Workers shave rock off the walls of Black Canyon 550 feet above the Colorado River during the building of the Boulder Dam, later renamed Hoover Dam, in 1935. The Works Progress Administration (WPA) was created during the Depression to spearhead large-scale public construction and infrastructure projects to put millions of unemployed Americans back to work.
Workers' union strikes for fair wages
Cotton goods factories and shop workers participate in a strike for higher wages in front of a factory in Downtown Chicago in 1935. The strike was organized by the International Ladies' Garment Workers' Union, which claimed a membership of 10,000 in the city.
WPA workers clear flood debris in Louisville, Kentucky
Workers load a WPA truck with flood debris in Louisville, Kentucky, in 1937. The Great Flood of 1937, also called the Ohio River Flood of 1937, left hundreds dead and a million people homeless.
Dust Bowl migration documented by Dorothea Lange
A family with five children walks on a highway in this photograph taken by Dorothea Lange in June 1938 as part of the Farm Security Administration Project. The family started in Idabel, Oklahoma, bound for Krebs in Pittsburg County, Oklahoma. In 1936, the father lost his farm after coming down with pneumonia and was unable to get work with the WPA but was refused relief from the country where he lived for 15 years because he temporarily resided in another county when he was ill.
Riveter at work during World War II
A woman operates a hand drill while working on a Vengeance dive bomber at the Vultee-Nashville plant in Tennessee. Norman Rockwell's famous "Rosie the Riveter" painting on the cover of The Saturday Evening Post in 1943 was based on an amalgamation of real-life women armament workers like this one.
Japanese internment camps during World War II
The Mochida family waits for a bus that will take them to an internment camp in Hayward, California, on May 8, 1942. The U.S. government rounded up and deported more than 100,000 Japanese Americans—without charges or due process—to a network of camps like these during World War II. Unlike many Italian Americans and German Americans, no American of Japanese ancestry was ever convicted of sabotage or espionage during or after the war.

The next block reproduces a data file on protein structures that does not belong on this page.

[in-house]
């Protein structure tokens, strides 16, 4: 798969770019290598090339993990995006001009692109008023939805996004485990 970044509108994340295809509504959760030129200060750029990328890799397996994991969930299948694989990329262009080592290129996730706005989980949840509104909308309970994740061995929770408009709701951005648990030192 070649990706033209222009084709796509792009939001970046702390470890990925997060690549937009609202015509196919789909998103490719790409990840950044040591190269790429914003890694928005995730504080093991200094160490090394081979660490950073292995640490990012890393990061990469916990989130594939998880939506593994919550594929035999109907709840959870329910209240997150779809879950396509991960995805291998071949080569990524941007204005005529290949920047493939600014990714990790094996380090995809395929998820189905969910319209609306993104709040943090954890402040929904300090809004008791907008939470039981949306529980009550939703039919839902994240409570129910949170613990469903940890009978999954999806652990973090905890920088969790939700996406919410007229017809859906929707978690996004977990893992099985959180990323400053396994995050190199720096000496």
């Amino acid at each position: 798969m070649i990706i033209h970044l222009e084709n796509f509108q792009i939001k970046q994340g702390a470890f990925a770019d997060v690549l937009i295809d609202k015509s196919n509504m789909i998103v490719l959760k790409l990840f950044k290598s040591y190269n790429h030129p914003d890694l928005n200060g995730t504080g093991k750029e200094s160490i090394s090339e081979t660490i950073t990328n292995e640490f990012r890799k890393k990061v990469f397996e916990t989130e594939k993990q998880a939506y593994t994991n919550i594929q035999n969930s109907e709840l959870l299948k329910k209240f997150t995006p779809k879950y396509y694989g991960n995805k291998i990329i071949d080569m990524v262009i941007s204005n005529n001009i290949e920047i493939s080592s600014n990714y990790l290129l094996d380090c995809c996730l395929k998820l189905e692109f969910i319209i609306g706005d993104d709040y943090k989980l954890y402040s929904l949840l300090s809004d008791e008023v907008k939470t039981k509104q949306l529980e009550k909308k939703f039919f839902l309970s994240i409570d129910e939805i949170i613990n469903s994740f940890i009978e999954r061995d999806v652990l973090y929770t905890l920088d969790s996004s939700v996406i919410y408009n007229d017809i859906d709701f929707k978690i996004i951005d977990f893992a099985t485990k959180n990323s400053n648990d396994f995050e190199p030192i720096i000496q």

US troops march down Champs-Elysees after the Liberation of Paris in 1944
U.S. troops march down the Champs-Elysees, with the Arc de Triomphe in the background in September 1944. On Aug. 25, the French 2nd Armored Division joined the U.S. 4th Infantry Division in liberating Paris after four years of German occupation administered through a Nazi puppet government.
Universal Declaration of Human Rights established
Eleanor Roosevelt, then the widow of President Franklin D. Roosevelt, displays the Universal Declaration of Human Rights at Lake Success, New York, in 1949. A member of the drafting committee, Roosevelt changed the role of first lady and remains an icon of women's rights, civil rights, and human rights.
Displaced persons from postwar Europe arrive in New York
Passengers arrive at Ellis Island in 1951 aboard the USS General R. M. Blatchford, which brought displaced persons from postwar Europe to the United States. Although roughly 200,000 Europeans were able to escape the Holocaust by immigrating to America between 1933 and 1945, many, many more were killed while waiting for an escape that would never come as America's strict immigration laws—which discriminated against Jews and other groups—blocked their entry.
Rosa Parks gets fingerprinted
A policeman fingerprints civil rights activist Rosa Parks in Montgomery, Alabama, in 1956, after she refused to give her seat to a white passenger on a segregated bus. Her arrest was the catalyst for the Montgomery Bus Boycott.
After the assassination of President John Fitzgerald Kennedy
Young John Kennedy Jr. salutes his father's coffin during JFK's funeral on Nov. 25, 1963 in Washington D.C., two days after the president was assassinated in Dallas. From left: Sen. Edward Kennedy, Caroline Kennedy, Jackie Kennedy, Attorney General Robert Kennedy, and John Kennedy. The photo captured the nation's shock, sorrow, and loss of innocence.
Chicago Freedom Movement